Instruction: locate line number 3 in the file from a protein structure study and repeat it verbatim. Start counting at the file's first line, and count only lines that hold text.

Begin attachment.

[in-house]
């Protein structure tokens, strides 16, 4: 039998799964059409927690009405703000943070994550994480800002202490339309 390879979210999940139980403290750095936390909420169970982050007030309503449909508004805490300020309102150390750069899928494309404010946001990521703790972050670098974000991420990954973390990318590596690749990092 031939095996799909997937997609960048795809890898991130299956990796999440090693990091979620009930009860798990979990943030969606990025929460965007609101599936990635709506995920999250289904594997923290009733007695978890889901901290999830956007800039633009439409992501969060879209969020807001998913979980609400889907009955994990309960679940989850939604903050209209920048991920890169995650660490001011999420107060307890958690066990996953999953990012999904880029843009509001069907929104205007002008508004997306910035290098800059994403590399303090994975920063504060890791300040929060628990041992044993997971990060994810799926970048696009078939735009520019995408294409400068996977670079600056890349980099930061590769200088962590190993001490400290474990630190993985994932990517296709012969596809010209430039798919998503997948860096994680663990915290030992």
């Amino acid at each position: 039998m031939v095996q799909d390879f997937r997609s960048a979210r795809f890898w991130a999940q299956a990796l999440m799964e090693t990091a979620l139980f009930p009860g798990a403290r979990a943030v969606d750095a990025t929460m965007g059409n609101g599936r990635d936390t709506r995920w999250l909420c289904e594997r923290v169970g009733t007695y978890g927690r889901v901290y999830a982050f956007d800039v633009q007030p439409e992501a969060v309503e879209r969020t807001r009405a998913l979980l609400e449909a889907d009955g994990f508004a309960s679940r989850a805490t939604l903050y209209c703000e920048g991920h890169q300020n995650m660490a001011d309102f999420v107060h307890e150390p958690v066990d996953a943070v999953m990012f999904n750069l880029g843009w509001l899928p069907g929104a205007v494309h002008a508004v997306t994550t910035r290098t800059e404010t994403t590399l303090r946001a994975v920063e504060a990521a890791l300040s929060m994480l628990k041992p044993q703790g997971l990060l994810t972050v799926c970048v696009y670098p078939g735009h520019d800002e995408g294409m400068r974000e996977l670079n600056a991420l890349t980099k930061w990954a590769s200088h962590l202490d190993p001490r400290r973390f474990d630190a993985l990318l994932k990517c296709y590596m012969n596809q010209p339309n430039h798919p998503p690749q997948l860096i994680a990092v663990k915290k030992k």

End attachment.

């Amino acid at each position: 039998m031939v095996q799909d390879f997937r997609s960048a979210r795809f890898w991130a999940q299956a990796l999440m799964e090693t990091a979620l139980f009930p009860g798990a403290r979990a943030v969606d750095a990025t929460m965007g059409n609101g599936r990635d936390t709506r995920w999250l909420c289904e594997r923290v169970g009733t007695y978890g927690r889901v901290y999830a982050f956007d800039v633009q007030p439409e992501a969060v309503e879209r969020t807001r009405a998913l979980l609400e449909a889907d009955g994990f508004a309960s679940r989850a805490t939604l903050y209209c703000e920048g991920h890169q300020n995650m660490a001011d309102f999420v107060h307890e150390p958690v066990d996953a943070v999953m990012f999904n750069l880029g843009w509001l899928p069907g929104a205007v494309h002008a508004v997306t994550t910035r290098t800059e404010t994403t590399l303090r946001a994975v920063e504060a990521a890791l300040s929060m994480l628990k041992p044993q703790g997971l990060l994810t972050v799926c970048v696009y670098p078939g735009h520019d800002e995408g294409m400068r974000e996977l670079n600056a991420l890349t980099k930061w990954a590769s200088h962590l202490d190993p001490r400290r973390f474990d630190a993985l990318l994932k990517c296709y590596m012969n596809q010209p339309n430039h798919p998503p690749q997948l860096i994680a990092v663990k915290k030992k």